Words, words, words. Sometimes I feel like becoming a monk solely for the reason to be beyond words, of no need of words, away from words and their slinking skullduggery. They are cruel and they often don’t mean what they mean.
I know I’m groping for trout. I’ll get to that point in a moment. First, let me tell you what set off this minor mental meandering.
My wife has been doing some translation work and she asked me about this sentence –
“The watch is going”
I immediately told her that it meant the watch was “dying” or almost finished.
She looked at me puzzled and asked if it might mean something else. I thought about it and couldn’t think of anything else it might mean (so clouded we are by the force of WORDS).
She said, “might it mean that it is working?” And then it hit me, of course, that is what it does mean! And then it hit me again, blyme – isn’t that the exact opposite of the first meaning?
You see, words have got us by the throat and they won’t let us go. They are our are our arrrr arrrr real taskmasters. It is us who are groping for trout.
And that brings me to the title of this little piece.
You see, often when I get confused, I seek refuge with those who have even got more confused by the same demons. So I took down my newly unpacked volumes of William Gass and cracked open an essay or two. More exactly, his essay on “Groping for Trout” where he elaborates on how we create our own meaning of things and there is no center that holds….
“No, we can put order anywhere we like. There’s not a trout we can’t tickle, a fish for which we can’t contrive a net. We can find forms in inkblots, clouds, the tubercular painter’s spit: and to the ants, we can impute designs which Alexander would have thought himself vainglorious to dream of. But to think of order and chaos in this relative way is not to confuse them, or put conditions out of the reach of judgment. there are clashes between orders, confusions of realms. Not every arrangement is equally effective. And we must keep in mind the relation of any order to the chosen good.”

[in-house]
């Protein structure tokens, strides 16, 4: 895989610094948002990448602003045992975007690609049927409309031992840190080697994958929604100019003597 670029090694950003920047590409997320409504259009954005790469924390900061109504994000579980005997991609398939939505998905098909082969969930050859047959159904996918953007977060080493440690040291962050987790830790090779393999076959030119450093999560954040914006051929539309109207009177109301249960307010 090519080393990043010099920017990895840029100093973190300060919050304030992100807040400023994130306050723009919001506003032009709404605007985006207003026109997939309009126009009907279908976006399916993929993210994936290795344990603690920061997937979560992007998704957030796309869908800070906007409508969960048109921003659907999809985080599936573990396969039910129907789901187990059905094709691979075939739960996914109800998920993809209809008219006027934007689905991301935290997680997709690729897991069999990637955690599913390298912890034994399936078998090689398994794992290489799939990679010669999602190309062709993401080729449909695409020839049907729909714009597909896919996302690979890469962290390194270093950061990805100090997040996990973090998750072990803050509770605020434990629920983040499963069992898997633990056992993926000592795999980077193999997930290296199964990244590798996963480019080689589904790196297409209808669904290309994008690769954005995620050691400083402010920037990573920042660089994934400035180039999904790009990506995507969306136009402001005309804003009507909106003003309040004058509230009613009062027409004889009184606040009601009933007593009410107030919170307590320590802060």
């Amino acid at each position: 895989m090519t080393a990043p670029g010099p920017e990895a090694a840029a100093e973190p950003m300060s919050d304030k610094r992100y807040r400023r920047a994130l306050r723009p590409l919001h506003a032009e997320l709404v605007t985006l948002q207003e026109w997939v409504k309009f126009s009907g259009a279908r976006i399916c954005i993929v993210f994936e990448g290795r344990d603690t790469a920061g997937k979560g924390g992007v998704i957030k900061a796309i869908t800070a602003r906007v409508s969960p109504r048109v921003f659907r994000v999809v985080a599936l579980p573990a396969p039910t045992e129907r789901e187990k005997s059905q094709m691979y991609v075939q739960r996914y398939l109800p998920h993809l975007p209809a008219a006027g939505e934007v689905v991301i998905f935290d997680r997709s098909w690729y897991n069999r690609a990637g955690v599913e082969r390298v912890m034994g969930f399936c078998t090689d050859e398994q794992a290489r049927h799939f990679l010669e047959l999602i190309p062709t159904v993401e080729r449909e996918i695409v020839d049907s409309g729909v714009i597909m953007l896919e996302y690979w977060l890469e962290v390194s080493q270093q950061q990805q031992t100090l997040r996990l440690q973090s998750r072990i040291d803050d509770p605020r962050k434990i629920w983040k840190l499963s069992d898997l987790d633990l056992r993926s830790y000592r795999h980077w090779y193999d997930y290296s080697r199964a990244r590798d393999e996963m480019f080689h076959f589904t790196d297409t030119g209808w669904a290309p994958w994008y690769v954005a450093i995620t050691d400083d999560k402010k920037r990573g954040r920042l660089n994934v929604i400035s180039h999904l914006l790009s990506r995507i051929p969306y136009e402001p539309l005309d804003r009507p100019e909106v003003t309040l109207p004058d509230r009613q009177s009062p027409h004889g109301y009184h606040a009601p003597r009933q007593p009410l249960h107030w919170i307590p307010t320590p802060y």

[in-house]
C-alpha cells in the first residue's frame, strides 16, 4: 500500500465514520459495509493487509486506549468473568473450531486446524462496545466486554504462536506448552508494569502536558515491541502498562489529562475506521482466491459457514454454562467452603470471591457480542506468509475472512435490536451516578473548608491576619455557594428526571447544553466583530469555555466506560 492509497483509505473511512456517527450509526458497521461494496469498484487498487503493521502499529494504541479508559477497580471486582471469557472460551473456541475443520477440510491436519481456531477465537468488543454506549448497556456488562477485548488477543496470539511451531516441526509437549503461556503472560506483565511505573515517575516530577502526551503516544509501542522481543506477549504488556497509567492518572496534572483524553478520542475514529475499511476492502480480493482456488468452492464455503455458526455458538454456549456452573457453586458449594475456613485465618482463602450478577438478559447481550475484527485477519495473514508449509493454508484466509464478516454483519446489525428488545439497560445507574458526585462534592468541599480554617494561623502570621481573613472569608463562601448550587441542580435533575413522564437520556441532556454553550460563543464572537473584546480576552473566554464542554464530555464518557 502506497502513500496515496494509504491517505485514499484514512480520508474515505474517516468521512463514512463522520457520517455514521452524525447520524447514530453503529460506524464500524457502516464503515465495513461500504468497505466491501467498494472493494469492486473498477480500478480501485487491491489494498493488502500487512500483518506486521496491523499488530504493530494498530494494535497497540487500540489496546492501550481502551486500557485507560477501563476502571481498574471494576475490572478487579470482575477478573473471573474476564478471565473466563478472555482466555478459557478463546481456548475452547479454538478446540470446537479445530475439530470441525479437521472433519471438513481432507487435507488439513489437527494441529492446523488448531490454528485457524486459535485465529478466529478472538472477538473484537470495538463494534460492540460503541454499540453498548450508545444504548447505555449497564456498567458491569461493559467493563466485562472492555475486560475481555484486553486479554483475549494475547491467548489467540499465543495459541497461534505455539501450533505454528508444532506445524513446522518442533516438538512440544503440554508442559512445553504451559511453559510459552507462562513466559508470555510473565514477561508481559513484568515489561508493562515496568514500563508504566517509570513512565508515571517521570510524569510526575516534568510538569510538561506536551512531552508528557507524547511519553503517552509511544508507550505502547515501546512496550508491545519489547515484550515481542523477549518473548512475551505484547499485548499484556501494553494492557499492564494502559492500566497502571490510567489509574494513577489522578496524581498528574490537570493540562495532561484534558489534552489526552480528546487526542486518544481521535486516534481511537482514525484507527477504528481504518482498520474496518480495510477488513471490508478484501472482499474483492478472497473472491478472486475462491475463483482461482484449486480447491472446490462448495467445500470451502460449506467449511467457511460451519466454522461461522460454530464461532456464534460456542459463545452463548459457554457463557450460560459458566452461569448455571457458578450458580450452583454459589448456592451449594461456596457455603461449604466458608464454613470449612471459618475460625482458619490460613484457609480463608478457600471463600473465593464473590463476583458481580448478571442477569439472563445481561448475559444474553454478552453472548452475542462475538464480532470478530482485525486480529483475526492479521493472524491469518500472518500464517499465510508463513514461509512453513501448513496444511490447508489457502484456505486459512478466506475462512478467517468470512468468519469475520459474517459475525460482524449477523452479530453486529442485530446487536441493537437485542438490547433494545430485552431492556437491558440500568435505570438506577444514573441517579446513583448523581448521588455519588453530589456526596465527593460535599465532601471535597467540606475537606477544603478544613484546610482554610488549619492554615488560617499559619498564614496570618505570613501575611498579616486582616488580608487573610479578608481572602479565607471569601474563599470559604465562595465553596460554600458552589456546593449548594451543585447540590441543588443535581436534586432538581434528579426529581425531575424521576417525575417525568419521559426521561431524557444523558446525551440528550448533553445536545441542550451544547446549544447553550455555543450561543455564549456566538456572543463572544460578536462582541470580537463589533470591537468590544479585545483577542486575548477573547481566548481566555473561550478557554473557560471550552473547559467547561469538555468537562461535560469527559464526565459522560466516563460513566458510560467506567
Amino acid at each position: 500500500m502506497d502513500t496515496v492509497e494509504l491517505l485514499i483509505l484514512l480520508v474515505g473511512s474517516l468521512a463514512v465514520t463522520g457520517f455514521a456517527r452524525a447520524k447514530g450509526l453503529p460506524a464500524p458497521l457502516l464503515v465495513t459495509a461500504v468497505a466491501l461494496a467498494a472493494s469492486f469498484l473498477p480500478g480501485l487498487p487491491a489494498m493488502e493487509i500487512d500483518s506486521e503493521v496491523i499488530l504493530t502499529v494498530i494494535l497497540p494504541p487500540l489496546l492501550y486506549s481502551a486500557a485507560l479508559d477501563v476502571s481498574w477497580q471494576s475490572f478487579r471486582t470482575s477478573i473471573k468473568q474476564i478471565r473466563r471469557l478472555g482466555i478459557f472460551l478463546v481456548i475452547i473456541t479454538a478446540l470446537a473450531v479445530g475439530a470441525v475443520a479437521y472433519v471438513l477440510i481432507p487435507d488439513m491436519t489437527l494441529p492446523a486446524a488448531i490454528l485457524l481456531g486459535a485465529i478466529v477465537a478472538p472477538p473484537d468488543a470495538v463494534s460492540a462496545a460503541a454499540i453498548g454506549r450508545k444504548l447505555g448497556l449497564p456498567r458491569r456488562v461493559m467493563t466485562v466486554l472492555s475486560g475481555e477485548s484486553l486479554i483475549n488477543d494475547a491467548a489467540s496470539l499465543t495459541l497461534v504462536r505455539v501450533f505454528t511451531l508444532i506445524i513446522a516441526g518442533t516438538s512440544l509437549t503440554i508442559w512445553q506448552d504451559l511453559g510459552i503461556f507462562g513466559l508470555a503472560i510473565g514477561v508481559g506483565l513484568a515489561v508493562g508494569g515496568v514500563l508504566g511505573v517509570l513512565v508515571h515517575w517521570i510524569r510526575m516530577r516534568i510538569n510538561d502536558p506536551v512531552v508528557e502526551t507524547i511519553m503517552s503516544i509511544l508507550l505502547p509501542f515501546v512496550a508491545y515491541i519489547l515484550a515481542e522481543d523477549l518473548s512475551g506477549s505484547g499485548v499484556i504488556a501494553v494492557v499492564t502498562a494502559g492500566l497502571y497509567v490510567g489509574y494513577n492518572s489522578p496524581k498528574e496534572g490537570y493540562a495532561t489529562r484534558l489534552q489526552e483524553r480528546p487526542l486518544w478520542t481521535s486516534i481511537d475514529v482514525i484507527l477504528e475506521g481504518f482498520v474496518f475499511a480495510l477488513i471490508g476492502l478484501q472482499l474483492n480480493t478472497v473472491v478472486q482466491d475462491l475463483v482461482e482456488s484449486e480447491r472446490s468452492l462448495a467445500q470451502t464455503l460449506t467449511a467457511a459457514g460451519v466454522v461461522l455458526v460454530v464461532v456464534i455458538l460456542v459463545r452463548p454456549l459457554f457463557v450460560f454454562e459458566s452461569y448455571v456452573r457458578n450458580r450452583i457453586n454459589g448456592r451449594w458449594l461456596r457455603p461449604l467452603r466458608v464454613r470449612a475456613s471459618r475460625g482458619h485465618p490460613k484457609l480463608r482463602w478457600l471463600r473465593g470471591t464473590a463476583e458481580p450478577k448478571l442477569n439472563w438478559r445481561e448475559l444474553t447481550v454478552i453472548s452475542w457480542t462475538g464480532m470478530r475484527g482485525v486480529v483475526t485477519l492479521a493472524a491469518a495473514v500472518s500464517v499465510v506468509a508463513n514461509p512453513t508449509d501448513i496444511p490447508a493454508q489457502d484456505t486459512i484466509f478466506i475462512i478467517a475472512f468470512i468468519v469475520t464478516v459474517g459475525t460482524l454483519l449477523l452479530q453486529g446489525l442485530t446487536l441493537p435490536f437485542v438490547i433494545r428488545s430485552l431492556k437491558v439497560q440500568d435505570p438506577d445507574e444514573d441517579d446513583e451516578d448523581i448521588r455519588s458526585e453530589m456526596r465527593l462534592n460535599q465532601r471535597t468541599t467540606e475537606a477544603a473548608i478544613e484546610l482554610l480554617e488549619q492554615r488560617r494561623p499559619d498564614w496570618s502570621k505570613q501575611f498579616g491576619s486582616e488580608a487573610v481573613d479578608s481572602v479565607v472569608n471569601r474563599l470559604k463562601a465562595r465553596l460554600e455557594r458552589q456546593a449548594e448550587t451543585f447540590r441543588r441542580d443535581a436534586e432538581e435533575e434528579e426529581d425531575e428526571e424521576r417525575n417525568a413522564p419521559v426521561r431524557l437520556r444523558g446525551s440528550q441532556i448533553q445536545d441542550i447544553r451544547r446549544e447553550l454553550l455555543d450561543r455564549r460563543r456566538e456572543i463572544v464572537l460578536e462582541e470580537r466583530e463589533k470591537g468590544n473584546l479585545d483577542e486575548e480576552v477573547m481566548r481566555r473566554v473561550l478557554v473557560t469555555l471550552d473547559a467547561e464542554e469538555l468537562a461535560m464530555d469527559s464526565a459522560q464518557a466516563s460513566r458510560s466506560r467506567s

Hmmm. What I think good, great Gass is saying is that we create the meaning, not the words! I guess I see this point. And time, that destroyer of all things is the worst culprit. It changes the meaning and lets some things endure, others die. And our words get full of confusion. We now drive on a parkway and park in a driveway.
Still, I’m not quite sure if words don’t have their own “hold” and power. Not to do a Wittgenstein but as a teacher, honored to be a meister of words, I’ve seen how words have their own force, independent of human will or even Fromkin and Rodman.
Think of fAt and fit. Does the eye lie? Or what of all those gutteral sounds that all represent a disgUst? William Blood wrote a whole book on the poetic alphabet centuries ago and his point still stands – words (by default sound) have their own power independent of man. This is how the hole expands with slit – slat – slot (and even “slut”) as the vowel sound widens?
I guess I’m not making a lot of sense. But that is precisely the point. Words don’t make sense, so we do. Or we make sense and words do. Or perhaps the truth is somewhere between?
To end on a lighter note, a story. Long ago, teaching ESL to new immigrants to Canada, I received a note from Snezenka, a Serbian student (and I kid you not, her name means, “Snow White”). It was a letter apologizing for missing some classes. At the end it read, “P.S. Thank you for the massage. As I read it, I was really confused. She was a beautiful woman and had this really happened? I was working long hours and who knows…. but then, after some long thought, my mind started “going” – it dawned on me. It was simply a spelling mistake, “message” not “massage”.
I”m still like that, still groping for trout in the wonderful stream of words.
If you liked this post, you’ll like: Sopranos: The Indelible Nature of Language
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